Posted on 26 May 2010
The Cardiff Student Engagement Conference. Photo by Claire Morgan
Spanning from April 22nd – 23rd, the second floor of Cardiff’s plush Park Plaza Hotel was alive with chatter. Moderators, validation staff and delegates from both international and domestic institutes convened for the inaugural University of Wales Student Engagement Conference. This was an opportunity for alliance members and collaborative centres to engage and participate in sessions relating to student engagement issues.
The Icelandic volcanic ash-cloud did little to deter the 50 delegates who made the journey to Cardiff from various corners of the UK, Ireland and Germany. Worthy of notable mention are Doctors Hubert Schafer and Silke Mittrach (of Hochschule fur Unternehmensfuhrung), who after having spent several hours navigating their way through Germany’s autobahn, France’s autoroute, the Channel Tunnel and finally, Britain’s meandering A-roads, arrived at our civic centre with their enthusiasm intact.
The event itself was organised by Helen Knifton and Claire Morgan of the UW Validation team. Chairing the conference was Pro Vice-Chancellor Professor Nigel Palastanga, with Student Liaison Officer Ben Gray assuming the role of organiser. Drawing on his experience as former NUS President, Ben delivered a Staff Student Liaison Support workshop, which was well received by all in attendance.
The two-day event was punctuated with talks held by 10 speakers, which centred on issues dealing with how institutions should effectively engage with students. The keynote speaker, Derfel Owen QAA Development Officer, conducted a presentation outlining the QAA’s approach to student involvement. A short film was then shown detailing the pressures experienced by students and highlighted their expectations of higher education. A lively debate ensued leading to a Q and A session with Derfel. Alex Bols, Head of Education and Quality NUS followed with another presentation examining how to make the appeals and complaints procedures more student-focused.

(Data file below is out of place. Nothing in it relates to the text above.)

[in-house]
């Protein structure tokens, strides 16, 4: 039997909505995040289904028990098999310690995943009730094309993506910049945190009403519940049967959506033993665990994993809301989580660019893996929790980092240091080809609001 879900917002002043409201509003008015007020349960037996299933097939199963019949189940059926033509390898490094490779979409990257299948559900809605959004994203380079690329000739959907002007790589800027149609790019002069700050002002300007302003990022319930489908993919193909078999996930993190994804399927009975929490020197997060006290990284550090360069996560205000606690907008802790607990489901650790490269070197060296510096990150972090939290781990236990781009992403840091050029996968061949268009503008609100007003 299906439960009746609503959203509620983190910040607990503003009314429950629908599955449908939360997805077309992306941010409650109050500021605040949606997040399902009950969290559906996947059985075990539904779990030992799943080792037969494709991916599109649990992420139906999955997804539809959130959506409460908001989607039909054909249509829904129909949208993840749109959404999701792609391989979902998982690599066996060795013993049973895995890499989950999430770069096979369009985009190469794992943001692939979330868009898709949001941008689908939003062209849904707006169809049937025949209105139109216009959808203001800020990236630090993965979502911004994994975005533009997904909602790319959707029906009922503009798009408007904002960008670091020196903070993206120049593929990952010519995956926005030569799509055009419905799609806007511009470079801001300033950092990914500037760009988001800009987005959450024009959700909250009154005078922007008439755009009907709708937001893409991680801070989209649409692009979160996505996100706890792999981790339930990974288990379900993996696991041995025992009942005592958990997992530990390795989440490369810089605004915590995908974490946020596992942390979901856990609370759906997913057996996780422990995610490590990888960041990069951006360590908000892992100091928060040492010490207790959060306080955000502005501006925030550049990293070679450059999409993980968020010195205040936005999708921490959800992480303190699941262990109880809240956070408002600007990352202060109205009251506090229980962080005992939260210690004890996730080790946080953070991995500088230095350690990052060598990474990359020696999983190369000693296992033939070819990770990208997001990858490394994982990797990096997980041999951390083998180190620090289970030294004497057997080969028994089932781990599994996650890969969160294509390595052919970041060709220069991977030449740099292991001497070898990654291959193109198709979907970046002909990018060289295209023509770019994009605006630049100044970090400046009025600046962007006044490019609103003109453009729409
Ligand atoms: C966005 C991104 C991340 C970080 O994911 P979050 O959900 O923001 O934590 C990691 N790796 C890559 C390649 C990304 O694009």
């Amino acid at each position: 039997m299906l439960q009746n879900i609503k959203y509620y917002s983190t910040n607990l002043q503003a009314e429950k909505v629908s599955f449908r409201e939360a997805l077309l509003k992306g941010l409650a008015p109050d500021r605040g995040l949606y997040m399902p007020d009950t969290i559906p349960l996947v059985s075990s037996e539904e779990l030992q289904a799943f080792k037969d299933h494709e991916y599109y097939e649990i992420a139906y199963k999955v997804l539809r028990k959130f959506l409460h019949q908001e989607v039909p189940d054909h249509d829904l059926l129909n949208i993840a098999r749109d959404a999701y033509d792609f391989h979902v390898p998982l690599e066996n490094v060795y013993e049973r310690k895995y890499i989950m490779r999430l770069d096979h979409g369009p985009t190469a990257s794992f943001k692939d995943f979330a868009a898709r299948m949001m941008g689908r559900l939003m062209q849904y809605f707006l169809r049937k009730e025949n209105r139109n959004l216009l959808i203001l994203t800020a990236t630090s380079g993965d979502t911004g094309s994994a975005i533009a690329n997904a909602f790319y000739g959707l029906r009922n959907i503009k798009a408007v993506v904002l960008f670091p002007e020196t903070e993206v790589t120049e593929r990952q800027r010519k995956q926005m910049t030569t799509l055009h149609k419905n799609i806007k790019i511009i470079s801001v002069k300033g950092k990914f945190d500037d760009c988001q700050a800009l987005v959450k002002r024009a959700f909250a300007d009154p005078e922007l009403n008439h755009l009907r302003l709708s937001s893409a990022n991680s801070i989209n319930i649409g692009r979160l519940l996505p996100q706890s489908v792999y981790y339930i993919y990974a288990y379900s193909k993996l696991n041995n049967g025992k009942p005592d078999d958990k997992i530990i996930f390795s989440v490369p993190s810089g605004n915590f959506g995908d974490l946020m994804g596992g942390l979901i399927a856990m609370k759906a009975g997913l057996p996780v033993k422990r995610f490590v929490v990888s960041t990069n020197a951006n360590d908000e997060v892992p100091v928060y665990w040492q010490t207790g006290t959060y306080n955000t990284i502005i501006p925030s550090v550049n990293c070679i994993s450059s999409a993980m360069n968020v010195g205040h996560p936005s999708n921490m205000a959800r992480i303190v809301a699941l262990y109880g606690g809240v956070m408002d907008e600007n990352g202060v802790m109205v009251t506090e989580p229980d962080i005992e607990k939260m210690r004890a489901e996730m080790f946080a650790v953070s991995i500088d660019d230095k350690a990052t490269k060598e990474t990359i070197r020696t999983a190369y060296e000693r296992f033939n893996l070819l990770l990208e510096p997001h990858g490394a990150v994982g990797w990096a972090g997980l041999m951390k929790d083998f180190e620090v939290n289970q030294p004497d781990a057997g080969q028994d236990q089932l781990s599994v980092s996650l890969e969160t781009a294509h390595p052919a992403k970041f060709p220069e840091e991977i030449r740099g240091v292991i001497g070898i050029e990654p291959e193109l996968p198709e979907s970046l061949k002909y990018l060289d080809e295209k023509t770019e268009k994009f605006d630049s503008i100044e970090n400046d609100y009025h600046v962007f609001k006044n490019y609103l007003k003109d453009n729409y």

Giving their speaking contributions were representatives from: UWIC (Peter Redding); Glyndwr University (Liz Edwards and Gemma Rochester); Holborn College in London (Nina Mitreska) and Resource Development International (Claudia Luca), who each delivered presentations on student induction from the perspective of their own institutions. Overseas, online and traditional inductions were among the topics covered.
In addition, Matt Armitage and Professor Palastanga delivered a pas de deux to the tune of Global Campus and the University of Wales’ ever-expanding reach. Their presentation stimulated great zeal from delegates and staff alike.
Yet, the old adage holds true that all work and no play makes for a dull conference. Thus all attendees were invited to an evening dinner at Cardiff Castle’s 15th century banquet hall. The night proved to be a rich and fruitful experience for networking and conversation between collaborative centres and The University of Wales Validation staff. After some entertainment from Cardiff Castle’s own so-called ‘Bute-iful Nights’ act, the congregation were privy to an impromptu stage performance, as acted out by distinguished members of University staff that required those participating to mimic the sound and behaviour of certain farmyard animals.
In all, the conference was a fertile ground for mobilising collaborative centres to enter into constructive discussions with one another about common concerns surrounding student engagement. It is hoped that the success of this event will set the precedent for the upcoming Student Engagement Conference taking place in Singapore on May 26th. Present will be 10 institutions from Singapore, India, China and Malaysia, together with representatives from the British Council in Singapore.